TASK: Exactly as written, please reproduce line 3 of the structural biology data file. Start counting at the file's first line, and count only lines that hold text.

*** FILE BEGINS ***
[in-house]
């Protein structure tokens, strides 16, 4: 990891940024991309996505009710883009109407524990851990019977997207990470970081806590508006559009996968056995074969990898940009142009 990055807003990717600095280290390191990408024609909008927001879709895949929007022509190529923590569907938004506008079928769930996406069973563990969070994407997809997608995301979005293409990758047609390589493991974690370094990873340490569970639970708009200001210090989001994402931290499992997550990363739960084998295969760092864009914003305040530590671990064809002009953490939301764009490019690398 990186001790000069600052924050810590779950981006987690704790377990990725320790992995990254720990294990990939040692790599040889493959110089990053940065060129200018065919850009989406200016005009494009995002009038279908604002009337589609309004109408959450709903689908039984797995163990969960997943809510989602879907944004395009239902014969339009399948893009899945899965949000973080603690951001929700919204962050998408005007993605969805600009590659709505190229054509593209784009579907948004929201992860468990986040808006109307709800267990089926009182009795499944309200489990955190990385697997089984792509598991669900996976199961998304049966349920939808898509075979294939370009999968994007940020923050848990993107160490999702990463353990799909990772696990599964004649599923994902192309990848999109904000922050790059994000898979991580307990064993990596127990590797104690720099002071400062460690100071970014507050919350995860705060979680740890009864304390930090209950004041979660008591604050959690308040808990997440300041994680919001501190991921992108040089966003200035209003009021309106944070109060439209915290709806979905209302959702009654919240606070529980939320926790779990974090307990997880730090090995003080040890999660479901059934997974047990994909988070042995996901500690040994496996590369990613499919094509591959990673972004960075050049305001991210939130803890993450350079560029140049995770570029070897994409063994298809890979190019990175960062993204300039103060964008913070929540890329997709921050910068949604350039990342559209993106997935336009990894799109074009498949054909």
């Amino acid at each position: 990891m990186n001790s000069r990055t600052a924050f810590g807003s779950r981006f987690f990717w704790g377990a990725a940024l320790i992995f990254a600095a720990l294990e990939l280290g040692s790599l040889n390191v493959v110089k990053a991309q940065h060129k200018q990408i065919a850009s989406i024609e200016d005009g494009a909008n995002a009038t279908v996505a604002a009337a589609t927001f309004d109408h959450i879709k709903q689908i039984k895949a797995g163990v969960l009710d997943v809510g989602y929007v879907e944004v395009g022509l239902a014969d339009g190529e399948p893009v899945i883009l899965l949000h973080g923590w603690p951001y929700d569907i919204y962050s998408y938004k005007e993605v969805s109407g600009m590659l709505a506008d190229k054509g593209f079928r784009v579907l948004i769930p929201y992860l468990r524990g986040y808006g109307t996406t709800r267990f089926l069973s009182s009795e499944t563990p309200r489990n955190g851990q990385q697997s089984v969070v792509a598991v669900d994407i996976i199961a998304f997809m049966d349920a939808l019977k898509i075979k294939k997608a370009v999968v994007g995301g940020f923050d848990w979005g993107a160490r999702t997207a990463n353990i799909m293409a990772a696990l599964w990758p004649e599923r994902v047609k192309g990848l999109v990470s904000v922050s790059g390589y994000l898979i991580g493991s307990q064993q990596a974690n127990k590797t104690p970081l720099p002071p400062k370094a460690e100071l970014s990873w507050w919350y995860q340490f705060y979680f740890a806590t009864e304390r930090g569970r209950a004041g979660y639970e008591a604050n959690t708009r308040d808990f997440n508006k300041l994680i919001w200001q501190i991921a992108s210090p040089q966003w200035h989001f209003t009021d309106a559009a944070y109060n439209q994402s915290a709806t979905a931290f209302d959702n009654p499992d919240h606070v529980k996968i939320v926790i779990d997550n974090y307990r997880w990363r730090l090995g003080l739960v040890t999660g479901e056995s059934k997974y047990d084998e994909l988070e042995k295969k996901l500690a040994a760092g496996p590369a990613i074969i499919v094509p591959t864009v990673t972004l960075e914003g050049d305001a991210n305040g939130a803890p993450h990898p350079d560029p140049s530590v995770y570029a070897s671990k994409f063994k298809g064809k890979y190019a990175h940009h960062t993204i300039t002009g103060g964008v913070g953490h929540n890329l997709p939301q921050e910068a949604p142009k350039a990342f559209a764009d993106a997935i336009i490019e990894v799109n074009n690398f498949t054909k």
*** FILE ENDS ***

């Amino acid at each position: 990891m990186n001790s000069r990055t600052a924050f810590g807003s779950r981006f987690f990717w704790g377990a990725a940024l320790i992995f990254a600095a720990l294990e990939l280290g040692s790599l040889n390191v493959v110089k990053a991309q940065h060129k200018q990408i065919a850009s989406i024609e200016d005009g494009a909008n995002a009038t279908v996505a604002a009337a589609t927001f309004d109408h959450i879709k709903q689908i039984k895949a797995g163990v969960l009710d997943v809510g989602y929007v879907e944004v395009g022509l239902a014969d339009g190529e399948p893009v899945i883009l899965l949000h973080g923590w603690p951001y929700d569907i919204y962050s998408y938004k005007e993605v969805s109407g600009m590659l709505a506008d190229k054509g593209f079928r784009v579907l948004i769930p929201y992860l468990r524990g986040y808006g109307t996406t709800r267990f089926l069973s009182s009795e499944t563990p309200r489990n955190g851990q990385q697997s089984v969070v792509a598991v669900d994407i996976i199961a998304f997809m049966d349920a939808l019977k898509i075979k294939k997608a370009v999968v994007g995301g940020f923050d848990w979005g993107a160490r999702t997207a990463n353990i799909m293409a990772a696990l599964w990758p004649e599923r994902v047609k192309g990848l999109v990470s904000v922050s790059g390589y994000l898979i991580g493991s307990q064993q990596a974690n127990k590797t104690p970081l720099p002071p400062k370094a460690e100071l970014s990873w507050w919350y995860q340490f705060y979680f740890a806590t009864e304390r930090g569970r209950a004041g979660y639970e008591a604050n959690t708009r308040d808990f997440n508006k300041l994680i919001w200001q501190i991921a992108s210090p040089q966003w200035h989001f209003t009021d309106a559009a944070y109060n439209q994402s915290a709806t979905a931290f209302d959702n009654p499992d919240h606070v529980k996968i939320v926790i779990d997550n974090y307990r997880w990363r730090l090995g003080l739960v040890t999660g479901e056995s059934k997974y047990d084998e994909l988070e042995k295969k996901l500690a040994a760092g496996p590369a990613i074969i499919v094509p591959t864009v990673t972004l960075e914003g050049d305001a991210n305040g939130a803890p993450h990898p350079d560029p140049s530590v995770y570029a070897s671990k994409f063994k298809g064809k890979y190019a990175h940009h960062t993204i300039t002009g103060g964008v913070g953490h929540n890329l997709p939301q921050e910068a949604p142009k350039a990342f559209a764009d993106a997935i336009i490019e990894v799109n074009n690398f498949t054909k």